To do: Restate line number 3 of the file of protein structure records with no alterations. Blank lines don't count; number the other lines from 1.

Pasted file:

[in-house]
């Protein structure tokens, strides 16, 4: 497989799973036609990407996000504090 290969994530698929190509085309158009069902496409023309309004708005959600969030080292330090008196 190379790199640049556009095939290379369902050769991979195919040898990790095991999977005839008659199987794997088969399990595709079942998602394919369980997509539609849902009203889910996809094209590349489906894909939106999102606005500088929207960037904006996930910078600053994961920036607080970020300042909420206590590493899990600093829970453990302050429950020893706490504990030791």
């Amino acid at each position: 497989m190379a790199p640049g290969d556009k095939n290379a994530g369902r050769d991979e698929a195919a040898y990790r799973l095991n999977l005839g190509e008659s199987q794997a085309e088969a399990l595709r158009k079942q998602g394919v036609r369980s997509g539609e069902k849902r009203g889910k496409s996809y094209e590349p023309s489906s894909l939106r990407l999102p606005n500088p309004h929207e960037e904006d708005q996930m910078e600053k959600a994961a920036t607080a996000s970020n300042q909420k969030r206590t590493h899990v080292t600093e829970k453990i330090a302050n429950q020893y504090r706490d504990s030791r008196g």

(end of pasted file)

């Amino acid at each position: 497989m190379a790199p640049g290969d556009k095939n290379a994530g369902r050769d991979e698929a195919a040898y990790r799973l095991n999977l005839g190509e008659s199987q794997a085309e088969a399990l595709r158009k079942q998602g394919v036609r369980s997509g539609e069902k849902r009203g889910k496409s996809y094209e590349p023309s489906s894909l939106r990407l999102p606005n500088p309004h929207e960037e904006d708005q996930m910078e600053k959600a994961a920036t607080a996000s970020n300042q909420k969030r206590t590493h899990v080292t600093e829970k453990i330090a302050n429950q020893y504090r706490d504990s030791r008196g």